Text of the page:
ETFs Resources and Information

Is investing in real estate actually a good idea?

Foreign buyers are scooping up U.S. residential properties at an increasingly faster rate.

Foreign buyers are scooping up U.S. residential properties at an increasingly faster rate.

Two years ago, if you had asked the average U.S. investor the question that makes up the title of this article, they would have most likely laughed in your face. At the time, the national housing market was still roiling due to accelerating foreclosure rates and race-to-the-bottom home prices. Fast forward to 2013 and you have investors climbing over one another for the latest lucrative – and yield-producing – real estate options.

Interestingly, it appears that foreign interest in U.S. properties is driving some of the demand. As global interest rates were still relatively low at the end of 2012, organizations from little-known hedge funds to massive sovereign wealth groups sought new ways to put their money to work. Unsurprising to some, the then-bottomed-out U.S. housing market seemed ripe with opportunities.

According to The Wall Street Journal, roughly $5.2 billion worth of foreign capital has flooded into the U.S. housing market. Major countries like South Korea, Singapore and, most importantly, China, have all been involved in these developments. Yet one commentator quoted by the newspaper said that this isn't simply an American-style hunt for yield at whatever cost.

"There is less pressure on these investors to chase yield," Howard Roth, an Ernst & Young real estate analyst, said in an interview. "They are looking to invest for the next generation, not just for a few years like private-equity funds."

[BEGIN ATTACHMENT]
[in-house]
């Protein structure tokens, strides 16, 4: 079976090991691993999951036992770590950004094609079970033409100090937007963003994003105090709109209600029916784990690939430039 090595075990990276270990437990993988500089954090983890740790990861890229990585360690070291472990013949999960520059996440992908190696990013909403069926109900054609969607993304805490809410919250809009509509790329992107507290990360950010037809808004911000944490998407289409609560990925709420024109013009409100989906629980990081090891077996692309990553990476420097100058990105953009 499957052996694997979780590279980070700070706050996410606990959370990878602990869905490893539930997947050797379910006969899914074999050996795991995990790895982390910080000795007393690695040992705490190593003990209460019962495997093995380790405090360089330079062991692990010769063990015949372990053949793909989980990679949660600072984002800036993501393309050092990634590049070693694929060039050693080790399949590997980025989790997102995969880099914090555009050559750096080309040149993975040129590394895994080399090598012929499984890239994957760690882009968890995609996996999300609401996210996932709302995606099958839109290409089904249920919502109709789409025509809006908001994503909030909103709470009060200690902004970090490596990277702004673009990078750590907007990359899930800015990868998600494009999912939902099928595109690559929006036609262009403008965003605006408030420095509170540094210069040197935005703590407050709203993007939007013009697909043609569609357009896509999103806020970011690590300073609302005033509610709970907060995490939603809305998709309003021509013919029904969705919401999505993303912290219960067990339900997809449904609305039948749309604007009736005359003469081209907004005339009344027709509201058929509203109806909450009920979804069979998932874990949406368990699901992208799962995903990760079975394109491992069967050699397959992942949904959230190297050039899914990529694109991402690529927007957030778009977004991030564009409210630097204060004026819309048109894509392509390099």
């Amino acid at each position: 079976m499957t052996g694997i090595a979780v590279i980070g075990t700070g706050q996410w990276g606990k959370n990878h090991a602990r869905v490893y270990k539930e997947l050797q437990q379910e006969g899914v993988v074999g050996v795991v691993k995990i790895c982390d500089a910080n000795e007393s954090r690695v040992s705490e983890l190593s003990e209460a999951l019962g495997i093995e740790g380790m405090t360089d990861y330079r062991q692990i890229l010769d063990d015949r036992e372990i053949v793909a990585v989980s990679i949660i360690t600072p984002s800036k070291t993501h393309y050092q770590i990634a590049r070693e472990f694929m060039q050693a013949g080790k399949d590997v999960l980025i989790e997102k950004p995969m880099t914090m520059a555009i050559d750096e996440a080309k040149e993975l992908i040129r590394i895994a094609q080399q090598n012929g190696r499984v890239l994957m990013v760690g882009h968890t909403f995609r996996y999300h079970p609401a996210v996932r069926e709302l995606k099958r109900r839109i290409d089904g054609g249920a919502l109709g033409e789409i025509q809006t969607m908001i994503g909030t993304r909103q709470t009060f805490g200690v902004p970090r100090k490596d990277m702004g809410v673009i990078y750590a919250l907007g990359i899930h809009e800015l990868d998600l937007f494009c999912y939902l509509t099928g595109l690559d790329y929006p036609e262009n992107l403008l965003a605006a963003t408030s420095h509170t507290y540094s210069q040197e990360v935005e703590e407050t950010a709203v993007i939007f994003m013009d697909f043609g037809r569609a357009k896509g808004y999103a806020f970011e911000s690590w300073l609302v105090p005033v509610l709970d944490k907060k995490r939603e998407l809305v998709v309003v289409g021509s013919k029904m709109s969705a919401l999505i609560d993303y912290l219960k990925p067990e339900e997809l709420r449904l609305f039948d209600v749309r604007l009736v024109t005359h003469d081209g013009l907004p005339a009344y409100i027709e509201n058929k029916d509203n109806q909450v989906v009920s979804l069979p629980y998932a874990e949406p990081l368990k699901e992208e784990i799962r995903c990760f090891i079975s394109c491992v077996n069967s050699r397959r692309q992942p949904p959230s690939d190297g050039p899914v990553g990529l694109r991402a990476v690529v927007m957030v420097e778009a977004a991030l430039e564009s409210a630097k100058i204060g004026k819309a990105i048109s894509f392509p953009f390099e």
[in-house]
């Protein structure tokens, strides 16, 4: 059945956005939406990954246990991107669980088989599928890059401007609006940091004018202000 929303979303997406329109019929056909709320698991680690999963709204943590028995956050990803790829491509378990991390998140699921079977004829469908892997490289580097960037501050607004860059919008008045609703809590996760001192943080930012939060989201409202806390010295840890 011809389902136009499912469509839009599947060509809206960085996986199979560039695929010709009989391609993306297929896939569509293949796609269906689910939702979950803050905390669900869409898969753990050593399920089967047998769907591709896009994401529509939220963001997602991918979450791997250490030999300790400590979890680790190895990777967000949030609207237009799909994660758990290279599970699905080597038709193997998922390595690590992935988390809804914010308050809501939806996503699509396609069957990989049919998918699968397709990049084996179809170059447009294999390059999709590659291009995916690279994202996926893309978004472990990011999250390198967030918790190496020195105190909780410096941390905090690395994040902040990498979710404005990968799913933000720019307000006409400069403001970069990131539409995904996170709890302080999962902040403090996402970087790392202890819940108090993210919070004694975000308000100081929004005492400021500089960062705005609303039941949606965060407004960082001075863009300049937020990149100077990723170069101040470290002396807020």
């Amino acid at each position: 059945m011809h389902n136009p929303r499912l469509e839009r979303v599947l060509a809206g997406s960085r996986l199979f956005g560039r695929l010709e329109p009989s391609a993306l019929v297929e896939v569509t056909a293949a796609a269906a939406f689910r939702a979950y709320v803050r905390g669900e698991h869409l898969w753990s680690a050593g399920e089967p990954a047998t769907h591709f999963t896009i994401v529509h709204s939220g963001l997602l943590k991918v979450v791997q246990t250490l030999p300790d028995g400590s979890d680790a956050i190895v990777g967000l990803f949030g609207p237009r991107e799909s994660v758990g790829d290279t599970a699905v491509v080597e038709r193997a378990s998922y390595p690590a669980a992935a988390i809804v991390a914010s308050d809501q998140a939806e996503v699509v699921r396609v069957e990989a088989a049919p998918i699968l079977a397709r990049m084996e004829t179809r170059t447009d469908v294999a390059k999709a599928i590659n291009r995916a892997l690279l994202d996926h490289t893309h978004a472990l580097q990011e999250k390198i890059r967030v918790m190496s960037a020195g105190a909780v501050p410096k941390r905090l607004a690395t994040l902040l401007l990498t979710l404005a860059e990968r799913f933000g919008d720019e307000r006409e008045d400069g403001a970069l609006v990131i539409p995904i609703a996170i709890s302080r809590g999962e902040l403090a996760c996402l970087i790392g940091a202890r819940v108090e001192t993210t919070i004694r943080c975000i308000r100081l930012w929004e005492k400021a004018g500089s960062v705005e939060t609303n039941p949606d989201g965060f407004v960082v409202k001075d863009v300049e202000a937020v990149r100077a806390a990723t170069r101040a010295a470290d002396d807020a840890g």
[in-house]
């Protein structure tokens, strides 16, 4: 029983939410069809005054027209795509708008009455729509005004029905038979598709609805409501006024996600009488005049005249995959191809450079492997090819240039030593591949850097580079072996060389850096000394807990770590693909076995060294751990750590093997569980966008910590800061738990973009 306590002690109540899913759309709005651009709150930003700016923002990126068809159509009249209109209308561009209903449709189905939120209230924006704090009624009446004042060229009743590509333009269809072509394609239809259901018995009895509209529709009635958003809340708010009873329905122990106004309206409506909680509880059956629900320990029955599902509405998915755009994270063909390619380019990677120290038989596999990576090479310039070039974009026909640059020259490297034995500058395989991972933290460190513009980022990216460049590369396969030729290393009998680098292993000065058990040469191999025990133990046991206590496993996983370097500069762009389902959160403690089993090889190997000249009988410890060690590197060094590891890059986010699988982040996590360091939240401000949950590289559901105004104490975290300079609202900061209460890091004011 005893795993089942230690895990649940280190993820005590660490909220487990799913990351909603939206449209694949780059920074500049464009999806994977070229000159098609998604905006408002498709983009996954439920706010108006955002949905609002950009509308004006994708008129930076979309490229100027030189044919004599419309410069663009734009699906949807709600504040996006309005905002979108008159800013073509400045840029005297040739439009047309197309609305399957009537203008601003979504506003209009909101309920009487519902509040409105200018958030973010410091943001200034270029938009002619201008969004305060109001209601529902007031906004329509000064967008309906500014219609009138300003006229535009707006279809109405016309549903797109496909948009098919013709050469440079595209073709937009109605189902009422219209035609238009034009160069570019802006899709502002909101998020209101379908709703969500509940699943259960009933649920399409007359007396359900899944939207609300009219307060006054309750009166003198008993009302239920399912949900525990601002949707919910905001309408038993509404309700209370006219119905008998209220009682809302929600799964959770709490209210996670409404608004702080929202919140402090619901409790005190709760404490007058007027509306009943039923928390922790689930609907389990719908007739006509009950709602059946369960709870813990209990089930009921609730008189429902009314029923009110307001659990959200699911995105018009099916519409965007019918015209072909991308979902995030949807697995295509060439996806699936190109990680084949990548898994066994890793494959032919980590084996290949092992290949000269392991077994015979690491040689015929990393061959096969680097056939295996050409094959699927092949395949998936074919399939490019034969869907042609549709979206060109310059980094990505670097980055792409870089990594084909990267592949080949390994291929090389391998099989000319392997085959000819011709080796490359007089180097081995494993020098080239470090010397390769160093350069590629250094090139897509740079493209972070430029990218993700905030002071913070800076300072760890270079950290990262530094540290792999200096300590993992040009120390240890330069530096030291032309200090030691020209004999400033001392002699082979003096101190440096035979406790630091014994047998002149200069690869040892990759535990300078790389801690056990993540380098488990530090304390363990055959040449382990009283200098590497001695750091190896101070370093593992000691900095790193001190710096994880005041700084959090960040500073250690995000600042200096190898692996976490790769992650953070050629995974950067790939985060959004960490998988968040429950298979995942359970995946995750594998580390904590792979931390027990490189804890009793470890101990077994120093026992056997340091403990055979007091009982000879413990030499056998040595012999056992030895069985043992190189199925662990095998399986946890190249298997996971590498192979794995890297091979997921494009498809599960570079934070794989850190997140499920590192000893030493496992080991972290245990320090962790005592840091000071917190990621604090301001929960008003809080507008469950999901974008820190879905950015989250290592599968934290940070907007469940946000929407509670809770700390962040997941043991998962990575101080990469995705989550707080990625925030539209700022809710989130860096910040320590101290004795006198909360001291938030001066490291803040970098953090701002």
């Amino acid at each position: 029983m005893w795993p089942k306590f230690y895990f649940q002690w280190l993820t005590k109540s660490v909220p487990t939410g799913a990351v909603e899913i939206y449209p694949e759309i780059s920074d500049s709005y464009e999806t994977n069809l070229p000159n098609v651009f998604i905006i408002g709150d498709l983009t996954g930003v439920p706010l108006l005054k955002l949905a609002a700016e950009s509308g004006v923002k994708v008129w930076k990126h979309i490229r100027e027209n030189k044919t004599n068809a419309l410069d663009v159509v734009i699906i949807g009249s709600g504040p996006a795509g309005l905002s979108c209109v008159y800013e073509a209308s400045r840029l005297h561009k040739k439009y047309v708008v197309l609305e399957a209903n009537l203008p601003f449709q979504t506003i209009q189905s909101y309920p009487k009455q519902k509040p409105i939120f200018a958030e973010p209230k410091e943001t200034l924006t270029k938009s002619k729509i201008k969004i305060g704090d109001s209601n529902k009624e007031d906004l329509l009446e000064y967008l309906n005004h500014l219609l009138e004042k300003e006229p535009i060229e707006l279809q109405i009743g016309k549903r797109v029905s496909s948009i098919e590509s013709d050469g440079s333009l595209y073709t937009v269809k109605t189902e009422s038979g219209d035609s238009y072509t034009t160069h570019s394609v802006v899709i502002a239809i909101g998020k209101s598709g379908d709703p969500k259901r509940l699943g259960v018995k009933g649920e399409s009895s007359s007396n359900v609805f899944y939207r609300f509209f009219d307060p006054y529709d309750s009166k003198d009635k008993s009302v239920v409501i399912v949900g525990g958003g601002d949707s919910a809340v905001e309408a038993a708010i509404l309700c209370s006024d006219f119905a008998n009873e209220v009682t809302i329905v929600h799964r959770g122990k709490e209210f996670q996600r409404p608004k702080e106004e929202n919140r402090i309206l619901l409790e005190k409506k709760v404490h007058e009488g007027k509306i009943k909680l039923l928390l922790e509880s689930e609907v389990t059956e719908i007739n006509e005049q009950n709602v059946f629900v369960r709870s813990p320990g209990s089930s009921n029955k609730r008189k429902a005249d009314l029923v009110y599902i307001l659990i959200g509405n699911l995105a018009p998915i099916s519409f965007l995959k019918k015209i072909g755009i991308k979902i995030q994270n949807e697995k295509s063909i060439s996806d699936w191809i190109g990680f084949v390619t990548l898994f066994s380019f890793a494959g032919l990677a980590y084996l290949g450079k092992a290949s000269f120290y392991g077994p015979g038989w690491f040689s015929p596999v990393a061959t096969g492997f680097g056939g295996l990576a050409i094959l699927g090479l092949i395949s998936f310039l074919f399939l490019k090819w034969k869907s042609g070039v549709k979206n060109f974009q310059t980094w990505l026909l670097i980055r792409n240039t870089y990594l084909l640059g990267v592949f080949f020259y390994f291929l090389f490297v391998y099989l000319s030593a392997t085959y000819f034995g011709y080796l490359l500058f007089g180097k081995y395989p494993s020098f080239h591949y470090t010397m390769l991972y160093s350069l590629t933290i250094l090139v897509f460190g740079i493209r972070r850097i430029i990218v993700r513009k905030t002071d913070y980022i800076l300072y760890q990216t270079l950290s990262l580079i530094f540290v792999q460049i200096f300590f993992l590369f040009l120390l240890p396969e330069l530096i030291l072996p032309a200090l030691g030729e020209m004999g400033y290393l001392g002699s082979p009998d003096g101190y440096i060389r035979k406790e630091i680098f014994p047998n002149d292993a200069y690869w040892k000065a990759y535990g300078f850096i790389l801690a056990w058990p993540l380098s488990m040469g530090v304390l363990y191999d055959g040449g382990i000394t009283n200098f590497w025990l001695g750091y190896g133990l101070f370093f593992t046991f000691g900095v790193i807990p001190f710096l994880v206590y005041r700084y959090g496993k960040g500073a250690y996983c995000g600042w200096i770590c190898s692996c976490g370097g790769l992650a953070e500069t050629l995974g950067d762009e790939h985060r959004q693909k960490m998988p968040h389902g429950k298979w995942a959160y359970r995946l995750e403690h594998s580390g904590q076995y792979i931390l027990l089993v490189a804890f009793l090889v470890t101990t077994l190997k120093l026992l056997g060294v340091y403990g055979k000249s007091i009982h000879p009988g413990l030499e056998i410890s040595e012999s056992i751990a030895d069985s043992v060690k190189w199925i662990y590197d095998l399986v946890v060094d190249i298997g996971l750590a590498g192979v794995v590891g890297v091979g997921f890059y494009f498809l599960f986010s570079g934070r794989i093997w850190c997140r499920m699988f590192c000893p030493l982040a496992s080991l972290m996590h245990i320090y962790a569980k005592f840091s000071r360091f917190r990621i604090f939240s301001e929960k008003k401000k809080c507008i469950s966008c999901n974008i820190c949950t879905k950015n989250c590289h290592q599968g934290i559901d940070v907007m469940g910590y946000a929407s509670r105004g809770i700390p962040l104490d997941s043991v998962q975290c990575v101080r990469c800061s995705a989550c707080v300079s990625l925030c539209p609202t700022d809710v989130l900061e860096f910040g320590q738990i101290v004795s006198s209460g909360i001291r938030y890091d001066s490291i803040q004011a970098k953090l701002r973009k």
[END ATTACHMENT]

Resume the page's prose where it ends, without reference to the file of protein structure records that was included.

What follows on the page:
The ETF Database, an online finance research site, recently posited that real estate ETFs might be worth the time of diversification-seeking investors. Their analysis indicates that, since the market bottomed out in 2009-2010, real estate ETFs have delivered an average of 3-4 percent, which isn't bad considering the current economic climate. 

Investors shouldn't leap into real estate, and instead carefully review their own holdings to make sure that it is in their best interest, both for the short-term and the long-term. Utilizing the SmartStops financial risk management software system to ascertain risk levels can help individuals determine whether or not it's the correct course of action. Click here to learn more about how SmartStops will transform the way you trade, invest and grow.

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